The FSA has announced today that it has imposed a fine of £292,950 on Exillon Energy plc (Exillon) for failing to identify around £930,000 of payments to Maksat Arip, its former Chairman (and beneficiary of the major shareholder) as related party transactions, and failing to disclose them to the FSA in a timely manner. The FSA found that between 26 January 2010 and 27 December 2010 Exillon made certain payments totalling £930,000 to Mr Arip. Whilst most of the payments were requested for business purposes, they were reclassified as private when Mr Arip could not produce receipts showing that the money was used for a business expense. The payments continued an informal arrangement that was in place prior to Exillon’s listing whereby Exillon advanced money to Mr Arip for private purposes and then offset those payments against unpaid salary and Mr Arip paid or received the net balance.
The FSA concluded that such payments constituted loans to a related party. Between October and December 2010 Mr Arip arranged to repay the sums to Exillon with interest. The payments were not, however, identified as related party transactions until 17 February 2011 when Exillon’s auditors wrote to Exillon categorising them as such. Listing Rule 11.1.11R requires listed companies to aggregate transactions with the same related party in a 12 month period. To the extent that such transactions exceed 0.25% of any of the ''class tests', Listing Rule 11.1.11R(3) requires the company to inform the FSA of the details of the aggregated transactions, provide a written confirmation from an independent adviser (typically the sponsor) that the terms of the transaction were fair and reasonable; and undertake to include details of the transactions in the next published annual accounts.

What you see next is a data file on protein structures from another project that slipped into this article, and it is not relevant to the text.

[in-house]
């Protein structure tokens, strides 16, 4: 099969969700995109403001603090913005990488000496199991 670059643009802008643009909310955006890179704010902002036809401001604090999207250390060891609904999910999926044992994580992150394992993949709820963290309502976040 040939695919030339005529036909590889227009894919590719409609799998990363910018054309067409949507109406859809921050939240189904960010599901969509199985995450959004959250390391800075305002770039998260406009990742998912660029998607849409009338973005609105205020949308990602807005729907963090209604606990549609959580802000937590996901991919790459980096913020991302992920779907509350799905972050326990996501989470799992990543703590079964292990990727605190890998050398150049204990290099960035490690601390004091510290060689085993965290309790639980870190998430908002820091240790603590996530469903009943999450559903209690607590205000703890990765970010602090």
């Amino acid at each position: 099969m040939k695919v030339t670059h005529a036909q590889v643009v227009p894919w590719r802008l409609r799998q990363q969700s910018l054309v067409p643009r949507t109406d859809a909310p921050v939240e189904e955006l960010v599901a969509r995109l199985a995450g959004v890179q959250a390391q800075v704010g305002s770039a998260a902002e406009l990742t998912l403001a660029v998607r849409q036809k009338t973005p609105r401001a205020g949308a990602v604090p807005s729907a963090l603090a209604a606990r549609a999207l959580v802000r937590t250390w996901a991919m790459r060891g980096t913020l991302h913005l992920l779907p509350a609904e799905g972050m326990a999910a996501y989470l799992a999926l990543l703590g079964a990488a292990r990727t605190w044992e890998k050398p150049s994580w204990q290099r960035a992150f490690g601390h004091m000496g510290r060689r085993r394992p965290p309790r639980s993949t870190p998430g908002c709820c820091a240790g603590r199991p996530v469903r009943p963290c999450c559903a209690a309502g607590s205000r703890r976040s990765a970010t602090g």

Exillon's internal compliance team failed to appreciate the nature of the payments made and the consequential disclosure obligations under the Listing Rules. Accordingly, the FSA imposed its fine on the basis that Exillon’s policies and procedures to ensure compliance with the Listing Rules did not work in practice because the senior officers responsible were not adequately trained. This is the first time that the FSA has imposed a fine on a company for breach of rules pertaining to related party transactions and the first time that a company has been fined for its failure to put in place the systems and controls required to comply with the Listing Rules.
This case highlights both the breadth of the related party rules and the increasing focus of the FSA on compliance with the Listing Rules by issuers and sponsors. Relatively informal business arrangements are often caught by the related party rules so issuers and advisers need to be mindful of the rules.